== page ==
This is the software that allows for the accurate determination of the length of fluorescently labeled PCR fragments. This technology will allow multiplexing of many different fragments in one lane and so allow for rapid screening of multiple loci. The software can be used to determine the size, height and area under the allele peak. This information can then be used to determine the size of the STR at a particular allele, whether it shows microsatellite instability or whether an allele has been lost.
What dyes can I use?
Options for primer labels include 6FAM, NED, VIC or PET. The common multiplexes done in this laboratory are NED, 6FAM and VIC. Only one primer should be fluorescently labeled. Primers should be labeled at the 5' end of the primer. Custom kits and pre-optimized kits are available from Life Technologies.
What are Microsatellites?
Microsatellites are highly informative markers found in the genome. They are defined as tandem repeats of two- to 10-bp units and may be present as perfect or imperfect repeats, e.g., CAGCAGCAGCAG. Repetitive regions are highly polymorphic across populations but tend to be conserved within an individual and their family and, therefore, act as informative molecular markers. The number of repeats found in each individual are highly variable with as few as two, or as many as 50, copies in each microsatellite unit. The most commonly used microsatellite markers are dinucleotide, trinucleotide and tetranucleotide repeats. These genetic markers can be used as valuable tools in researching the fields of molecular population genetics, medical genetics, forensic DNA research and evolutionary biology.
Primers are constructed from the DNA flanking microsatellite regions as the adjacent DNA is usually conserved. During PCR the regions containing the microsatellite are amplified. The PCR products that are fluorescently labeled are then separated by size using capillary or gel electrophoresis. The size of the PCR product can then be used to identify the number of repeats.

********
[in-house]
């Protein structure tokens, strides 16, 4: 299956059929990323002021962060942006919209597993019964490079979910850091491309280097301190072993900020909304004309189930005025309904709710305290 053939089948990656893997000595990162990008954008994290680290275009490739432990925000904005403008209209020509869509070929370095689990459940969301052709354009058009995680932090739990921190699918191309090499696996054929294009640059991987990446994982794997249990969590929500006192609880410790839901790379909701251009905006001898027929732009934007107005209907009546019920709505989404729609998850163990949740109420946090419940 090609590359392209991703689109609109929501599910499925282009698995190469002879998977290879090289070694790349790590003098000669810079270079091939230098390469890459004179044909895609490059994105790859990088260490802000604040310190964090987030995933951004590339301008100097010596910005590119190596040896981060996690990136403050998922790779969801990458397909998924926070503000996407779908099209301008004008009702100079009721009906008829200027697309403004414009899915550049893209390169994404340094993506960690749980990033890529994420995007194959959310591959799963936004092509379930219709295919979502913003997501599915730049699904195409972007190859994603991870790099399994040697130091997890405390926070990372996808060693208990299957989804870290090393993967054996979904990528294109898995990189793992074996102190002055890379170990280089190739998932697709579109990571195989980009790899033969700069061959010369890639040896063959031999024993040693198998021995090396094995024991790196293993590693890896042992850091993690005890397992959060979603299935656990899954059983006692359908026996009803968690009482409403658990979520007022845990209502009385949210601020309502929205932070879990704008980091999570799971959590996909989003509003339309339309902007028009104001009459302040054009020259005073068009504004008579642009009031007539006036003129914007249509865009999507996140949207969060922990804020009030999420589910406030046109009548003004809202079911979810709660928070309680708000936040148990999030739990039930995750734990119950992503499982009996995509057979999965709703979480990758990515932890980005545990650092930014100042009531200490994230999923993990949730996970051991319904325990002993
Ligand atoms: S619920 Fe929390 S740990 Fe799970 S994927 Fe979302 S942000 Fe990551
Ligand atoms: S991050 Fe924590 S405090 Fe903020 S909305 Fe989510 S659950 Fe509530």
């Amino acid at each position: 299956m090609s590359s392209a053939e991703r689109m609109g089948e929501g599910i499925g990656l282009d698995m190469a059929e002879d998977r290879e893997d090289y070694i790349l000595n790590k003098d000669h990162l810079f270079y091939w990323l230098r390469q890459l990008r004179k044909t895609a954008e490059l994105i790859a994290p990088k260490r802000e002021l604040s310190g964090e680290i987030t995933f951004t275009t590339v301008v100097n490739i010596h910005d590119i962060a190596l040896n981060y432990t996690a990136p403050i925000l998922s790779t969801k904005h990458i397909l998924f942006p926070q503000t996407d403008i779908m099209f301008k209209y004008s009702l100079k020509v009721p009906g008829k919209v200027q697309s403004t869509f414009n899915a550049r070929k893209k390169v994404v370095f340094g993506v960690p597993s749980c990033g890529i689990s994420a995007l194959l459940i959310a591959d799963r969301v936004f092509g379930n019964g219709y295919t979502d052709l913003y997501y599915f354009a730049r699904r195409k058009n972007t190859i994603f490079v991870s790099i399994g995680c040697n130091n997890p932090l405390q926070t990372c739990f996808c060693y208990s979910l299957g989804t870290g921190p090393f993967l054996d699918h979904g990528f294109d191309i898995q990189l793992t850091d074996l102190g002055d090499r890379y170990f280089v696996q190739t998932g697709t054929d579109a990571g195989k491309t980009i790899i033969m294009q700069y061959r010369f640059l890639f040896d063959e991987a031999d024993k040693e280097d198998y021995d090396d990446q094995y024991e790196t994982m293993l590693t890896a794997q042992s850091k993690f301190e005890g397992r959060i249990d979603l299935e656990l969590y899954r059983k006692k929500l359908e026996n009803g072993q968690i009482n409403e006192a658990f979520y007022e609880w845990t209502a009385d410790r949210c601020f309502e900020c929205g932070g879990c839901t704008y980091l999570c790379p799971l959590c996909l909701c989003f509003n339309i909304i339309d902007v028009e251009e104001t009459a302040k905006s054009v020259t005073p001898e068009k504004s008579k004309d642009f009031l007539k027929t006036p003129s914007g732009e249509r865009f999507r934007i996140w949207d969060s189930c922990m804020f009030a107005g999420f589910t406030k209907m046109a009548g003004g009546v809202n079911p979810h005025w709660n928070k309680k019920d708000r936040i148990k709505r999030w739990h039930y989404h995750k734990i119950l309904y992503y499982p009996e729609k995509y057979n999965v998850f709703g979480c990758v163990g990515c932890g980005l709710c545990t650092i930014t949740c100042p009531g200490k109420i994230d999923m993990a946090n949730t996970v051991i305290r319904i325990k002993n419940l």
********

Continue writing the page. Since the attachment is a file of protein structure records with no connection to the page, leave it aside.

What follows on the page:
What is Multiplexing?
When individual PCR reactions are each labeled with a different dye and mixed prior to running on the instrument, many PCR products can be run and sized in one lane. This allows for high throughput microsatellite screening. In this facility as many as five independently amplified PCR products have been multiplexed successfully. Commercial kits are available with which as many as 10-16 loci can be multiplexed. We strongly recommend that you consider multiplexing when submitting a large number of samples.
A second option for multiplexing involves mixing multiple primer sets with one template and simultaneously co-amplifying all the products. This requires a lot more optimization, as all the markers may not amplify with equal efficiency during a reaction.
What are Pull-Up Peaks?
When the signal from the PCR products is too high, the instrument software can no longer correct for the spectral overlap that exists for a dye set. Ideal rfu values should remain between 200-2000. This means that other colored small peaks will appear under the position of one strong peak. This will create errors in data interpretation. PCR products submitted for this service should have concentrations of 0.5-1 ng/µl.
Procedure for sample submission:
1. Customers need to submit their purified, fluorescent-labeled PCR products at the concentration of 0.5 to 1ng /ul, in either 0.5ml tubes or in a 96-well PCR plate. Most commonly used dyes for PCR reactions are 6FAM, VIC, NED and PET.
2. Customers need to send an excel sheet with sample names and the dye used in PCR reactions, to Ms. Santasri Sen (firstname.lastname@example.org).
3. A completed billing form including customer’s account information will also need to be sent to Ms. Sen. The form may be downloaded from the core facility web site.
4. The facility runs an optimization plate for first time users, running each sample in different dilutions to determine the correct dilution to produce the best possible results, and to avoid pull up peaks. QC data will be sent to customers.
5. Turnaround time is usually 24 to 48 hours.
6. Customers can download Peak Scanner software, available free from Applied Biosystems website , to interpret data. The software enables to identify peaks and sizing them.
For more information, see Frequently Asked Questions.